The everyday lives of working-class inhabitants of Albert Square, a traditional Victorian square of terrace houses surrounding a park in the East End of London's Walford borough. The square includes the Queen Vic pub and a street market.
Pam St. Clement
Amidst a huge publicity blitz by ABC-TV (including an iron-clad, long term contract) and considerable speculation as to whether he could win over the Baby Boomers as he had their parents, ... See full summary »
Three rival actresses and their crew, desperate and hating each other, reunite for a horror movie sequel when someone starts killing them off just like in their movie, in this bitchy, raunchy, comedy mystery.
Rae Dawn Chong,
In this second attempt to base a series on the long running comic strip, Blondie is a stay at home mother to Cookie and Alexander. Husband Dagwood toils in an office where his boss Mr. ... See full summary »
Danger, danger, high...(ly boring after first two series!)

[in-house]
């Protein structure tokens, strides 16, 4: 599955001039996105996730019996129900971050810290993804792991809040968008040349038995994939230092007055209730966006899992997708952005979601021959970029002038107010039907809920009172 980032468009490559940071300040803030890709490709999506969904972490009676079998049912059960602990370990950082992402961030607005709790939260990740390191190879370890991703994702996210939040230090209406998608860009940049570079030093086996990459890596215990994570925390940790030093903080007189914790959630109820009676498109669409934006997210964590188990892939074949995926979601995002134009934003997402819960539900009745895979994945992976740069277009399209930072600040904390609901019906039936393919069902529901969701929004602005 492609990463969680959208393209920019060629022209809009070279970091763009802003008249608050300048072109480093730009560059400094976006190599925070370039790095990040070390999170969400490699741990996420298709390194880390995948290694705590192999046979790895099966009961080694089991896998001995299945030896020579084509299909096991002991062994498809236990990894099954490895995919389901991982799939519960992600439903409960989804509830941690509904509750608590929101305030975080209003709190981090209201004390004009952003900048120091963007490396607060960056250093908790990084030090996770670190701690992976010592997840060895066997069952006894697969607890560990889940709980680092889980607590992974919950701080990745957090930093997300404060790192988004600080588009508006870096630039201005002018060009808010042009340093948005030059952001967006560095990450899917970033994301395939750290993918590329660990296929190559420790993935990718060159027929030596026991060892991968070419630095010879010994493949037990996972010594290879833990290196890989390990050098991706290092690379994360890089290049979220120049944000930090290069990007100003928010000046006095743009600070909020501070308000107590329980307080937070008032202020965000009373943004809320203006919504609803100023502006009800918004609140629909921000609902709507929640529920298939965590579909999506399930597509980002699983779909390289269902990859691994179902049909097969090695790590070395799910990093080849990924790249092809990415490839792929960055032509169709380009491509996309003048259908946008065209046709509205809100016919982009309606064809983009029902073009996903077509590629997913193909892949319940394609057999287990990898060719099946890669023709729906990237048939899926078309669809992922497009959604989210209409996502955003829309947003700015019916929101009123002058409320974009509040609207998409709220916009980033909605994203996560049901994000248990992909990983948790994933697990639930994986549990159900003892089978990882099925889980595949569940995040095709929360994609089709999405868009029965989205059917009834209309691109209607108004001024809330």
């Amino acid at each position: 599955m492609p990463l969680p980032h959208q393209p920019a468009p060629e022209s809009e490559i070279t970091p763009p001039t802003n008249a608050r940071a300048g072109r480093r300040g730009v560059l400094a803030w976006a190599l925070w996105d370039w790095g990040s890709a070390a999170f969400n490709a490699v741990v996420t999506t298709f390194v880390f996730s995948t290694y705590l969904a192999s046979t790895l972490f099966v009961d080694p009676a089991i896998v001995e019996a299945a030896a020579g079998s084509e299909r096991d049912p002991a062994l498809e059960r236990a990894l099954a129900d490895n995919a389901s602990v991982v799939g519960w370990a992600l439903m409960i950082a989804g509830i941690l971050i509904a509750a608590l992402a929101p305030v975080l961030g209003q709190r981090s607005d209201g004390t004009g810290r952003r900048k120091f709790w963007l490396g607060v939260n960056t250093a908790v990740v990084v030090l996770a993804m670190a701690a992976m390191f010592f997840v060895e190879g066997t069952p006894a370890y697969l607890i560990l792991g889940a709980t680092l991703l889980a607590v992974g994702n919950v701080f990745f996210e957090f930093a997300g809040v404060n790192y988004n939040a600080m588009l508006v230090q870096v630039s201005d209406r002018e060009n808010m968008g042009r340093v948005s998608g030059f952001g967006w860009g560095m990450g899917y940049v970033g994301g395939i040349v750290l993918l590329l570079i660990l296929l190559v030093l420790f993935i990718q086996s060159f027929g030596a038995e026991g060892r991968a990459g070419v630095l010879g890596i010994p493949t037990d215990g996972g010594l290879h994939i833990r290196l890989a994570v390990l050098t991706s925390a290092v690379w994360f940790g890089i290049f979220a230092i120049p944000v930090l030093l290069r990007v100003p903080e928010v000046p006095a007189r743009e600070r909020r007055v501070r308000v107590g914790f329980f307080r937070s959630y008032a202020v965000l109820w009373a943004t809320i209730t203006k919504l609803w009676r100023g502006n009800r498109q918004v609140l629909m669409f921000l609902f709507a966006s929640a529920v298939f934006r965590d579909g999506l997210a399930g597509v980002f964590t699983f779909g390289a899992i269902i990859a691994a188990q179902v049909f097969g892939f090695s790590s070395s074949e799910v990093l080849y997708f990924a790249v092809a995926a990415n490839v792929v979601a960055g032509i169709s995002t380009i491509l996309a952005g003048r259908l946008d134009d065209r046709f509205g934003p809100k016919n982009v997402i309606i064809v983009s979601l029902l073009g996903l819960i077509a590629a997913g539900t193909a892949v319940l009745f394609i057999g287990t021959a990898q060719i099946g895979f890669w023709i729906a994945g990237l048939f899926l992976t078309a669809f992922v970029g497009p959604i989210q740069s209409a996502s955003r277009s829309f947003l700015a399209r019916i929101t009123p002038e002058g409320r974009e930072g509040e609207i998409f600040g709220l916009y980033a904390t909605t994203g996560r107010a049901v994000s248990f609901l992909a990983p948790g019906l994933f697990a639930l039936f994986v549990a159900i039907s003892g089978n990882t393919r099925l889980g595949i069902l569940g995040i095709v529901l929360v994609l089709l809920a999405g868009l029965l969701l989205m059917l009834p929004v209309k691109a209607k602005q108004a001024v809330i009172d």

Ah Dangerfield. That name takes me back. Before I even start it is worth pointing out that this program should really be considered as two. There are the first two series and then the rest of it. The rest of it is nothing special. I watched little of the later series and recall even less. If every there was an advert for quitting whilst you're ahead or trying to keep you're assembled cast together Dangerfield is it. The cast changed, the car changed, the quality changed, hell in the end even the lead changed, Dangerfield without a Dangerfield?
But, and it's a big but, there were the first two series. These were a totally different kettle of fish. Maybe it is nostalgia clouding my memory but I can't help remembering them fondly. A good cast and enthralling stories, all set against (what seemed to me as) the ever golden Warwickshire countryside in summer, it's enough to make you want to become a GP.
Essentially three things spring to mind when I think of the name Dangerfield. The first is fond memories of summers in my youth (I was born and bred not far form Dangerfield country) and the second is a question, why didn't the BBC persist in dragging it out for so long? (I know money and ratings). Finally there is the third, Nigel Hess' theme music which, for better or worse, will stay with me always.
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